Posted by: Gregg | October 3, 2006

Damn rhinovirus….

After reading this post, please wash your hands thoroughly. I’ve been suffering through a particularly nasty cold since Friday, and I wouldn’t want to pass it along.

Recommended by a friend, I finished Everything Bad Is Good for You: How Today’s Popular Culture is Actually Making Us Smarter, by Steven Johnson. As a longtime pop culture freak who is still somewhat ashamed of my obsessions, I assumed this book would be merely a snark-filled defense of the lowest common denominator. In truth, Johnson has put forth a excellent book that doesn’t defend pop culture; wasting hours in front of “Grand Theft Auto” is still not High Art we’re talking about, here. The book proves how complex modern pop culture is compared with earlier generations’ pop culture. For example, we’re using far more of our brains while watching “Lost” and “24” than previous generations did when watching “The Dukes of Hazzard” or “The Love Boat”. Modern popular entertainment has become far more complicated than it was just a handful of years ago, and it’s making more of a demand on us mentally. The book also has a fabulous chapter on the intellectual and emotional complexity of reality television, too, for all those haters out there who still think Survivor and The Amazing Race are shows for mouthbreathers. 

It is compelling, readable, and handy to have at the ready the next time an uncle at a holiday gathering breaks into the ‘kids in my day’ speech. Or when you come across a George Will op-ed.

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Responses

  1. I… still can’t watch ‘reality’ TV. I have, now, even tried to watch The Amazing Race, since so many people I know are fans. But the crying and screaming and angst is annoying and then my attention wanders, and then before I know it, it’s over and I’ve ‘missed’ it.

    But I’m anti-social and hate ‘drama,’ so maybe it’s just me. But I will almost certainly never like ‘reality’ TV (scare quotes used to denote my disbelief that it’s really real… yeah, I’m a bit cynical, too!).

    Hope your cold gets better!

  2. Perhaps you need to watch TAR from the beginning. It’s really a relationship show at its heart – all the crazy stunts and exotic locales are just window dressing. The drama comes in when a couple is put under stress while trying to navigate their way by themselves in a foreign country with a swarm of cameramen following them around. It’s fascinating to see how different people handle it. You root for the good couples and watch the brittle ones self-destruct.
    The book talks a lot about using “Emotional Intelligence” while watching reality tv – noticing how people relate to each other while keeping all the friendships and alliances and lies in your head at the same time. It’s great stuff. Like all things, YMMV, but I’m all about it.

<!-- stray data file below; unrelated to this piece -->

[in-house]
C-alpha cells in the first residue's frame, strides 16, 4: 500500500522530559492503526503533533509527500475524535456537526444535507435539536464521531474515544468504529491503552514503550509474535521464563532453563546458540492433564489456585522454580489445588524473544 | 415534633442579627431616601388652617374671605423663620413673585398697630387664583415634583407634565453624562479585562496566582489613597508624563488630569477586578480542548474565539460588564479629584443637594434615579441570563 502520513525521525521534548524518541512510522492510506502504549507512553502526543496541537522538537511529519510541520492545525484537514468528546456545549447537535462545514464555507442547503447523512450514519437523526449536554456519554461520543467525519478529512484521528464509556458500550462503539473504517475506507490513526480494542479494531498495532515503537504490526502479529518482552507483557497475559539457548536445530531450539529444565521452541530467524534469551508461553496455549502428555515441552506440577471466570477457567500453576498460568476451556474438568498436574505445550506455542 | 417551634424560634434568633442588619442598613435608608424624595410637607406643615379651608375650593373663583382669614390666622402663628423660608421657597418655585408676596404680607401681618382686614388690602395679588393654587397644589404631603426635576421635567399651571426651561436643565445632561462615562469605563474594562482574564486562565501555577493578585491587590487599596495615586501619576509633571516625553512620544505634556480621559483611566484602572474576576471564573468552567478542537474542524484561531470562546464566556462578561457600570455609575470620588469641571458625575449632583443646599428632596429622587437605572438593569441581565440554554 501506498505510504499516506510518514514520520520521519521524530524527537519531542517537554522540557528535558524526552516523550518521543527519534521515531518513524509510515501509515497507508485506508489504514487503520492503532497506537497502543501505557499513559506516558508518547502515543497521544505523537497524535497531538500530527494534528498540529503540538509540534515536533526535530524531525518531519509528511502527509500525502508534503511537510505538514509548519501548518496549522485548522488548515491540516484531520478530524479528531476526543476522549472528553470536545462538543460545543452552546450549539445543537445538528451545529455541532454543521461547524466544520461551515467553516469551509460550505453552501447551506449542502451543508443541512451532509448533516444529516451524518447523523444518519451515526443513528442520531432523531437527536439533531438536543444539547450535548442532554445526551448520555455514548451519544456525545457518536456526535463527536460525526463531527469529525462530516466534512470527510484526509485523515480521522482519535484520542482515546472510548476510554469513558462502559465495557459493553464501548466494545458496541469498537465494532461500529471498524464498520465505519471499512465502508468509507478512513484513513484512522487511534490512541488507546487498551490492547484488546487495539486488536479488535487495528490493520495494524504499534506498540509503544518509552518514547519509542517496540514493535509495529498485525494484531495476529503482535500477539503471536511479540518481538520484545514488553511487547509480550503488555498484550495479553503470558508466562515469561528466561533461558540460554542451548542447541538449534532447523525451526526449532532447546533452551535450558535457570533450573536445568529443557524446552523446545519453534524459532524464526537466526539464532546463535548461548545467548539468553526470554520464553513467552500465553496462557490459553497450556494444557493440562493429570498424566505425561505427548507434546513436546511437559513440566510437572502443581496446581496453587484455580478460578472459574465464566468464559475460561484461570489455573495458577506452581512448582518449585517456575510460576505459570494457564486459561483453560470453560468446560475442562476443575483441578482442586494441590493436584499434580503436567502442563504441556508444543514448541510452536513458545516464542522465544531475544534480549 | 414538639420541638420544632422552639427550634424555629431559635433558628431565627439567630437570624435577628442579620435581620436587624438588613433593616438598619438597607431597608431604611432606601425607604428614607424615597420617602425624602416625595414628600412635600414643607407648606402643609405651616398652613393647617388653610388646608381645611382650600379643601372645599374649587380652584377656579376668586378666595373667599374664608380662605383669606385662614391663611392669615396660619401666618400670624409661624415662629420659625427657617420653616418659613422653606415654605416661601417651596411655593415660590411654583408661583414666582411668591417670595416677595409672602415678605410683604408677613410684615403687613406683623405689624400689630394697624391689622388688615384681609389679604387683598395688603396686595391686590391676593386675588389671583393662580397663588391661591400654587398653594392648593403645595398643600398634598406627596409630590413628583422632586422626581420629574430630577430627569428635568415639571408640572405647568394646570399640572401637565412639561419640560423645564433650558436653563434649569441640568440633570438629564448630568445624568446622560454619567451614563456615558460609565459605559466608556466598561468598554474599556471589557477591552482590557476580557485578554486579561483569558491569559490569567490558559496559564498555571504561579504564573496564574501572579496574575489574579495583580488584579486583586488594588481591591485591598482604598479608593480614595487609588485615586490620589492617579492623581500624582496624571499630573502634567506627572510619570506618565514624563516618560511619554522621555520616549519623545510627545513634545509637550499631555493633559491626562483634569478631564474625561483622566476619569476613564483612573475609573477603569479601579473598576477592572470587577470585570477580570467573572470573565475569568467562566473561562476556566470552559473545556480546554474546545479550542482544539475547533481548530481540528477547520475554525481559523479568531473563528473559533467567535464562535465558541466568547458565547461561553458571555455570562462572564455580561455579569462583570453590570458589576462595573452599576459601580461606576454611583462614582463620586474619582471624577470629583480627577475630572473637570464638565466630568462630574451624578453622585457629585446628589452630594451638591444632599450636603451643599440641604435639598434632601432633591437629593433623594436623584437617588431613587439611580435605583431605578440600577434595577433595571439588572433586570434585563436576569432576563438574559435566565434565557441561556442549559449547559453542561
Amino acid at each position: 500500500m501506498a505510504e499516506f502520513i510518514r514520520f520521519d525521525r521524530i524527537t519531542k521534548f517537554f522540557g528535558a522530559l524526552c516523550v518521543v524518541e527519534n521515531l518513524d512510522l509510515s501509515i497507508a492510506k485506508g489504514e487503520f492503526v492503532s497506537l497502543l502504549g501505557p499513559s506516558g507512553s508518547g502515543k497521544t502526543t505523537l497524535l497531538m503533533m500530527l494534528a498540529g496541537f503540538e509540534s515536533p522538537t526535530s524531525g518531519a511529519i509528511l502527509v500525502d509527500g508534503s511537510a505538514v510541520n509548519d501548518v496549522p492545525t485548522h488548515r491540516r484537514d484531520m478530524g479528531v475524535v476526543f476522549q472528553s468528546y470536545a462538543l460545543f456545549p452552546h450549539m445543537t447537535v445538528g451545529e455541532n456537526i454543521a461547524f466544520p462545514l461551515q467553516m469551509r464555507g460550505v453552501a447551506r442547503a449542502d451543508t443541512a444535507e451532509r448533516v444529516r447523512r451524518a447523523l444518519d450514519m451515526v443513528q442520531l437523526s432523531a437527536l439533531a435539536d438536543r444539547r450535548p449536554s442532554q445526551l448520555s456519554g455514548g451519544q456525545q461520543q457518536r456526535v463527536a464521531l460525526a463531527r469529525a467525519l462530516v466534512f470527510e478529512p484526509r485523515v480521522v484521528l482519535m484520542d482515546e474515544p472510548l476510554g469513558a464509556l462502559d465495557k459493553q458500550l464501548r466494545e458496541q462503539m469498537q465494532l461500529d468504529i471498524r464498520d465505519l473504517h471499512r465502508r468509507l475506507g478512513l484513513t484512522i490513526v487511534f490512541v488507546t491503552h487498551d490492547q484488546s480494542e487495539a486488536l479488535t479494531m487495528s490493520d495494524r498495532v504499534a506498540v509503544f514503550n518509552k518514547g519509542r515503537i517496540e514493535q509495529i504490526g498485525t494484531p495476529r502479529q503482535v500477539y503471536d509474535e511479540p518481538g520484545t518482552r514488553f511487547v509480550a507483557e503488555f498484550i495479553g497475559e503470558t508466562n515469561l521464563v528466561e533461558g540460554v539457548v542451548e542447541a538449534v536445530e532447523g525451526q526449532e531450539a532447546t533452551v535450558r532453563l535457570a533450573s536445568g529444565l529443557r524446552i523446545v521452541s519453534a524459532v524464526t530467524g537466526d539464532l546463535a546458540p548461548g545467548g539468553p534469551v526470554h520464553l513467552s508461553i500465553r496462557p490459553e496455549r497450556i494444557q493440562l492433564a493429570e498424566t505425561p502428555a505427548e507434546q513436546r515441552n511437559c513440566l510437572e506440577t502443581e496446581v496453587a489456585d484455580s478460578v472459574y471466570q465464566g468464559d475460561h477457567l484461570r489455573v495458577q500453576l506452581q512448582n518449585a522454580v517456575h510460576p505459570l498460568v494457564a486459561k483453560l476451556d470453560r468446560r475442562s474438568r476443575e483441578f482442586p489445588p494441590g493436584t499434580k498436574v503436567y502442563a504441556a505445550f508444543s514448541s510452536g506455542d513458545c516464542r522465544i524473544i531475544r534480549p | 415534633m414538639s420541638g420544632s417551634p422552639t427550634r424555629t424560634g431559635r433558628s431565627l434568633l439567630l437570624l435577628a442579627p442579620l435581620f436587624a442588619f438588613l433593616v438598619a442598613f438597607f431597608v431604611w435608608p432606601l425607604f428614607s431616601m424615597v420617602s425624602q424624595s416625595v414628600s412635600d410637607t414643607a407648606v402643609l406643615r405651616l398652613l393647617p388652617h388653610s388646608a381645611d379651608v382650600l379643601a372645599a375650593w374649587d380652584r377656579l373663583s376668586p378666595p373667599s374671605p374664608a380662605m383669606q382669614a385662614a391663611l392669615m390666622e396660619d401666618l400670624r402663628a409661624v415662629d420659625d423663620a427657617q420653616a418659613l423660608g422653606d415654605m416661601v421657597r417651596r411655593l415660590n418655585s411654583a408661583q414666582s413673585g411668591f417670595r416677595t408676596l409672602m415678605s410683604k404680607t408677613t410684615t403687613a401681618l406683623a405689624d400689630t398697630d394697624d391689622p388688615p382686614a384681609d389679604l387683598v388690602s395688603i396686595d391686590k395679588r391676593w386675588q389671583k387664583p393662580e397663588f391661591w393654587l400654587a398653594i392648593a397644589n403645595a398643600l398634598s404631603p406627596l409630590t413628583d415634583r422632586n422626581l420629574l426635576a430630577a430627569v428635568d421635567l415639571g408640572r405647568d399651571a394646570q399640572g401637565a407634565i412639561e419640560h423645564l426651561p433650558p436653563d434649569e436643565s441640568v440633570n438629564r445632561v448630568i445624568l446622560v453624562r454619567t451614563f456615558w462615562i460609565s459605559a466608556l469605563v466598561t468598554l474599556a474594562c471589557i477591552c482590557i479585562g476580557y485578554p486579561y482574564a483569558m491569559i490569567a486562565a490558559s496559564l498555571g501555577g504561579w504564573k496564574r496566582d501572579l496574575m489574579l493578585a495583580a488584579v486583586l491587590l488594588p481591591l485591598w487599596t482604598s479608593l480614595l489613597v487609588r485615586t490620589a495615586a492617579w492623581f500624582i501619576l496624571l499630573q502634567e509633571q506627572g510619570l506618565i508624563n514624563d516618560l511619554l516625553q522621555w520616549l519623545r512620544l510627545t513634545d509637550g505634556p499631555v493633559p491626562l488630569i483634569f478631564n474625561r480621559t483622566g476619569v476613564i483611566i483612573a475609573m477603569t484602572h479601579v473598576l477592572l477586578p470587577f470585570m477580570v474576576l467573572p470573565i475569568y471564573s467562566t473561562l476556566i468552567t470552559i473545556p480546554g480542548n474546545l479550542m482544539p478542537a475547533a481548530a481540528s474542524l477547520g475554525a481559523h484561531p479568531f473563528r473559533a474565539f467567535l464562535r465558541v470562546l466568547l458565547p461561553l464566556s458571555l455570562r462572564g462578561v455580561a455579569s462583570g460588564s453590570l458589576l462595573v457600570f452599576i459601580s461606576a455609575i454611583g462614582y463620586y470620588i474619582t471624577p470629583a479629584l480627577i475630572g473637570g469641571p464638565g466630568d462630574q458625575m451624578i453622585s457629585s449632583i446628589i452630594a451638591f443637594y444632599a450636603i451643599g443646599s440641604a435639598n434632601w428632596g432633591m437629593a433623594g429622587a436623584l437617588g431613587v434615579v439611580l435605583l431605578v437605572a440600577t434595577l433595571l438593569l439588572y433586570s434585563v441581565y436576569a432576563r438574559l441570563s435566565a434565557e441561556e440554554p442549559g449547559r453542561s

If we don’t agree on reality television, at least tell me you’re going to watch the premiere of the third season of Veronica Mars tonight…..

  3. See, I think that’s part of the problem – I don’t care to watch other people interact, at least not in ‘real’ life. I’m not a… people person. Or something like that. I also can’t stand to see people humiliated or crying or failing (uh, yeah, even in completely fictional movies and tv shows, I still cringe). And I simply cannot stand watching people yell.

    I started watching TAR from the first episode this year. The whole ‘dad who can’t accept his gay daughter’ thing was a little annoying. So were the religious guys who wouldn’t shake the girls’ hands. I’m sort of rooting for the two Oriental brothers, because they seem the most ‘normal.’ No sob story or emotional crisis that I can see.

    I’ve never watched Veronica Mars, so probably not (ducks quickly). Dude – baseball playoffs! Plus, remember, I only watch like 2 shows at a time. It’s all I can remember. House is on hold until the playoffs are over, and Psych is out until January. I have the Friday night lineup on Sci-Fi… and that about does me in!

  4. See, that’s just yet another reason why everyone needs a TiVo. If I ever get Bill Gates rich I’m buying everybody one.

  5. I have a DVR. I just… don’t use it much. :/ I forget to watch what’s recorded and it fills up, or, in the case of things around sporting events, if the event runs over and they don’t update the guide (which they don’t) then it doesn’t record anything correctly, anyway.

    I have mine set to catch any episodes of Midsomer Murders that pop up, though!

  6. The first season of Veronica Mars is at the library, and absolutely worth placing a hold on. Think of it as Buffy, but who smacks bad guys with her mind instead of with her fu. And, y’know, no vampires.

    Having a DVR but not using it makes the baby Jesus cry.


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